Scouting report: Burns has a funky, three-part delivery that is reminiscent of some of the Asian pitchers who come over to MLB.  He takes a small, slow step with his left foot, pauses for over a second, then comes to his “balance point” with his back to the hitter, pausing again before coming to the plate.  To top it all off, when he finally does deliver the ball it comes from a three-quarters angle rather than over the top to generate more movement on the baseball.  It’s a deceptive delivery, and one that he has put a lot of effort into mastering and ensuring that he can repeat it the same way, every time.  It really helps him hide the ball from the hitter and helps play up his stuff, which is good but not what anyone would call electric. 

Burns tops out in the low-90s with his fastball, and throws a slider and a very good changeup as well.  He has an attacking mentality on the mound, and goes right after hitters.  He’s a very confident pitcher, and relishes the closer role.  I saw Burns pitch the 10th inning of a combined no-hitter for Kinston last year, and it was clear that he wanted to go out there and shut down the opposing hitters to preserve the hard work of his teammates in the prior 9 innings.  Burns is the type of guy managers love to have at their disposal, and would run through a brick wall if his coaches or teammates asked him to.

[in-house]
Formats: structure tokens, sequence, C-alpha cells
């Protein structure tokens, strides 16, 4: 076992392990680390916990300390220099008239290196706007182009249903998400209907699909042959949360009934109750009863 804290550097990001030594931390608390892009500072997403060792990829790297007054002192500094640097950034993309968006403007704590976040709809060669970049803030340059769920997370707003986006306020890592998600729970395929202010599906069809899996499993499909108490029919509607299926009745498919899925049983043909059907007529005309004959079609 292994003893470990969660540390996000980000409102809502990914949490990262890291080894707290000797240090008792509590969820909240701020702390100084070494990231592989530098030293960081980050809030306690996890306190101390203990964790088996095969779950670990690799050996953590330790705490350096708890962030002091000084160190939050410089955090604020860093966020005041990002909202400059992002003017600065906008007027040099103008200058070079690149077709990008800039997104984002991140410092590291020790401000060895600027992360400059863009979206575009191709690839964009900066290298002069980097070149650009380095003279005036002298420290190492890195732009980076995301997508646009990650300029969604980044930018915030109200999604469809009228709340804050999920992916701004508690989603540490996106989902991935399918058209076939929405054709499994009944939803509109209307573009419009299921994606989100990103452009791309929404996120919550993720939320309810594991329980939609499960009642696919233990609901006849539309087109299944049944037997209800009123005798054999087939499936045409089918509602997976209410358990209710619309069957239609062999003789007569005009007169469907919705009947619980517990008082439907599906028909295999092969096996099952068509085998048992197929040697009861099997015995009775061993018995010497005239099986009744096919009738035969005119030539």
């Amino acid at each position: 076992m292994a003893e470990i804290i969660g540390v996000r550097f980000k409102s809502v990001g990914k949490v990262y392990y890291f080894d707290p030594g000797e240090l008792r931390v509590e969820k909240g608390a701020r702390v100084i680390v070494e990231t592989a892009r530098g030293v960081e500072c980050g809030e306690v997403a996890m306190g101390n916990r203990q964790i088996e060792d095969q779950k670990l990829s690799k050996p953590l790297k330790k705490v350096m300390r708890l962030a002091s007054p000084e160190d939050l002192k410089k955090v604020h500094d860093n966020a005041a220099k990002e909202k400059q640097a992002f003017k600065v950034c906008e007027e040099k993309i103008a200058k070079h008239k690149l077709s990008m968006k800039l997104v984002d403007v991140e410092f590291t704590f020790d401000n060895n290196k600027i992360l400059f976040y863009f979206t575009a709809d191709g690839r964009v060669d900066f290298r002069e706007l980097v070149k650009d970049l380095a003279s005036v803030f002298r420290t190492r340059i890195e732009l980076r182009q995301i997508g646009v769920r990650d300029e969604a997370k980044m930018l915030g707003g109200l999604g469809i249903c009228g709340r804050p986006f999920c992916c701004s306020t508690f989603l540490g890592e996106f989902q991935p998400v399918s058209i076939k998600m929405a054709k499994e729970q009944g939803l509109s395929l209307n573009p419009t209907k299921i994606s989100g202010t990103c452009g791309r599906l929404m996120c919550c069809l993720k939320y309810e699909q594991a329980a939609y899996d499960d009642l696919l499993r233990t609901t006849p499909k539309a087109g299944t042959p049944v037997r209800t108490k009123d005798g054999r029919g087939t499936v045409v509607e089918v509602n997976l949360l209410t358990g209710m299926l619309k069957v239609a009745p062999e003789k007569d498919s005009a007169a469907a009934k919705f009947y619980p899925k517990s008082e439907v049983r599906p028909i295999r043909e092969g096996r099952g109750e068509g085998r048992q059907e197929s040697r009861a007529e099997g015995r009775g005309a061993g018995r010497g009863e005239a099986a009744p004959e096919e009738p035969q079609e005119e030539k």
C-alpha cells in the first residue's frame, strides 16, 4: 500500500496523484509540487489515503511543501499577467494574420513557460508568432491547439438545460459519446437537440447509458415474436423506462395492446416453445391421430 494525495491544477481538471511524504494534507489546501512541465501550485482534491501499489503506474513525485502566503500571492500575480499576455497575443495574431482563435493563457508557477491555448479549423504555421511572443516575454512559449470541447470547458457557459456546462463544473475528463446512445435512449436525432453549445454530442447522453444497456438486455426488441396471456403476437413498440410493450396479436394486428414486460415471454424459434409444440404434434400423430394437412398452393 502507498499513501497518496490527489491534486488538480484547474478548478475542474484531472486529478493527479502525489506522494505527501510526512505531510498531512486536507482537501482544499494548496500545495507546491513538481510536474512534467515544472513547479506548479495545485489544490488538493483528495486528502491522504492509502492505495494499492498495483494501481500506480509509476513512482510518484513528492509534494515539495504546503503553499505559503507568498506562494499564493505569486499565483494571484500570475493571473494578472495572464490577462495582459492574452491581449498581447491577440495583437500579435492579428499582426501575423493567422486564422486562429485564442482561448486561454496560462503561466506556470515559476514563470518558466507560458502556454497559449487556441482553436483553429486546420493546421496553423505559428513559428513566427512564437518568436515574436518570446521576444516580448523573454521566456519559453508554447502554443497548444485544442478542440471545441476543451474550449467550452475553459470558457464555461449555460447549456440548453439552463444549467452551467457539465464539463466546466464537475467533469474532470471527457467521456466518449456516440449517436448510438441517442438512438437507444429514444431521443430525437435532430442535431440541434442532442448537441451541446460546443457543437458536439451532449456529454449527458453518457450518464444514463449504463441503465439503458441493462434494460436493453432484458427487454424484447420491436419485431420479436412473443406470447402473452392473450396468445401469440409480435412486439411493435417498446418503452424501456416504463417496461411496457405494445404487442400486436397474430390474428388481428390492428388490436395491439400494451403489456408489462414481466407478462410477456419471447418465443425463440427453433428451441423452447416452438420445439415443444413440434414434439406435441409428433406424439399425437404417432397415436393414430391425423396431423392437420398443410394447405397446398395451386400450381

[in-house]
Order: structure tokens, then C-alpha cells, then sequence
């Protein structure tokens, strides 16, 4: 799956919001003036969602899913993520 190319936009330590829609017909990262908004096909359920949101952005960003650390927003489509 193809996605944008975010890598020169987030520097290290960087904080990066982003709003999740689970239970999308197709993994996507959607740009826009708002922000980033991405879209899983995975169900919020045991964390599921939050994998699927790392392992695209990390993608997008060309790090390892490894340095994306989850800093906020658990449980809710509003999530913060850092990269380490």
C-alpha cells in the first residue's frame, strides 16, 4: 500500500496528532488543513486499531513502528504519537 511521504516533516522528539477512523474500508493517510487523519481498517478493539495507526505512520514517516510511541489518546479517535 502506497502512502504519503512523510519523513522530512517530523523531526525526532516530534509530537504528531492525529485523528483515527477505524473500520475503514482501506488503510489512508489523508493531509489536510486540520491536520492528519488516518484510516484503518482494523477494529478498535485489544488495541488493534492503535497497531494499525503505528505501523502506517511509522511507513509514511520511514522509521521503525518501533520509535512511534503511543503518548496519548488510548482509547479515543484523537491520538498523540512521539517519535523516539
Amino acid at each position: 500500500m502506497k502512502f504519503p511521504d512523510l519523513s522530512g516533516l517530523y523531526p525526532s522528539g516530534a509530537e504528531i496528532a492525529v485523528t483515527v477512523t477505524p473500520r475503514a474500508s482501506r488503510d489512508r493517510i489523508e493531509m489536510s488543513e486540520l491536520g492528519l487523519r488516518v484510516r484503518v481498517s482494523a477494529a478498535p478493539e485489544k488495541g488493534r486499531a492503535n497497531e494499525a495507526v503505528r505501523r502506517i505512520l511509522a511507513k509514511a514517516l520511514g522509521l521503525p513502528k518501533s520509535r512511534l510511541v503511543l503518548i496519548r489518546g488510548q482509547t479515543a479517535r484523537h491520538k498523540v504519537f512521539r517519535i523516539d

Burns will likely start out 2011 as the closer for AA Akron.  He definitely has a closer’s mentality, and is a fun guy to watch pitch.  If you see him warming up in the Aeros bullpen, you won’t need to look at the number on his back to figure out who he is.  His delivery will be a dead giveaway.  When Cleveland starts pilfering the Columbus bullpen, Burns will likely get a chance to pitch at the AAA level at some point in 2011.